Martin Zandvliet's "Land of Mine" is screening at the Sundance Film Festival in Spotlight, a showcase of feature favourites from the past year. The festival, which takes place 21-31 January and spreads out across Park City, Salt Lake City, Ogden and Sundance in Utah, marks the US premiere for Zandvliet's historical drama.
In the days following the surrender of Nazi Germany in May 1945, German POWs in Denmark were forced to remove millions of their own landmines from the west coast of Denmark. Martin Zandvliet uses this historical footnote as the entry to a story of a group of young German POWs who are dropped off by the seaside and greeted by the Danish Sergeant Rasmussen. Intent on punishing them for Germany's brutal five-year occupation of his country, he marches the squad out onto the dunes each day to prod for mines. This seemingly endless task soon starts to look like a bloodletting, and Rasmussen grows conflicted in his feelings toward the young boys.
Read interview with Martin Zandvliet: The Untold Story
World premiering at the Toronto Film Festival in September, "Land of Mine" has kept a busy dance card since then, meeting up with festival audiences in Hamburg, London, Rome, Sao Paulo, Tokyo, Lübeck, Thessaloniki, Tallinn, Goa, Gijon and Dubai. Roland Møller, who plays the bullish sergeant, and Louis Hofmann, one of the boys in the German squad, shared a Best Actor award at the Tokyo festival, while the film was awarded an Audience award in Gijon.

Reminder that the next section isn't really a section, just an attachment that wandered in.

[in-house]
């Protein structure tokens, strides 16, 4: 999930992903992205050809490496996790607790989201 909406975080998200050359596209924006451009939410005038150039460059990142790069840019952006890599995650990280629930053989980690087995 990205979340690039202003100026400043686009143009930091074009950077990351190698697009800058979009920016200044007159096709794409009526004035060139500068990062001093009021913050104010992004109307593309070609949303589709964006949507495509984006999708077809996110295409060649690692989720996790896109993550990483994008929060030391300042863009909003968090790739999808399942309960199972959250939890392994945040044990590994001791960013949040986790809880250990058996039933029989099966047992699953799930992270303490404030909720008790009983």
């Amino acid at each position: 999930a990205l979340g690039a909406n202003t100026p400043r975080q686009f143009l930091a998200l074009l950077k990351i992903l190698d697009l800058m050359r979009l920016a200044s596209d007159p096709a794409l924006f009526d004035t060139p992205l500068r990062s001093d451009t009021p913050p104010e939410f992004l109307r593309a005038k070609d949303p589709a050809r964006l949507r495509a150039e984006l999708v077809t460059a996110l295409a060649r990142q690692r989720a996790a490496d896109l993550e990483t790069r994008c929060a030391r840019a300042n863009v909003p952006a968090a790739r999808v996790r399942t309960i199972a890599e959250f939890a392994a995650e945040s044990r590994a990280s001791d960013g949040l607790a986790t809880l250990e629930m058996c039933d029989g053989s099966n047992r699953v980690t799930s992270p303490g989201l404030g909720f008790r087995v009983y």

Martin Zandvliet "did to sand what Steven Spielberg did to water!" said Ann Hornaday of the Washington Post at the film's Toronto premiere.
Read more about the warm press reactions in our roundup.
"Land of Mine" is Zandvliet's third feature, after 2009's "Applause" and 2011's "A Funny Man," and is produced by Mikael Rieks for Nordisk Film and co-produced with Germany's Amusement Park Films. Munich-based K5 Media Group is handling international sales, reporting that the film has sold for distribution in a large number of countries including Italy, Spain, France, the Benelux, Turkey, the Middle East, Japan, Korea, Hong Kong, Australia, New Zealand and North America.
Revised version of update first published in December 2015.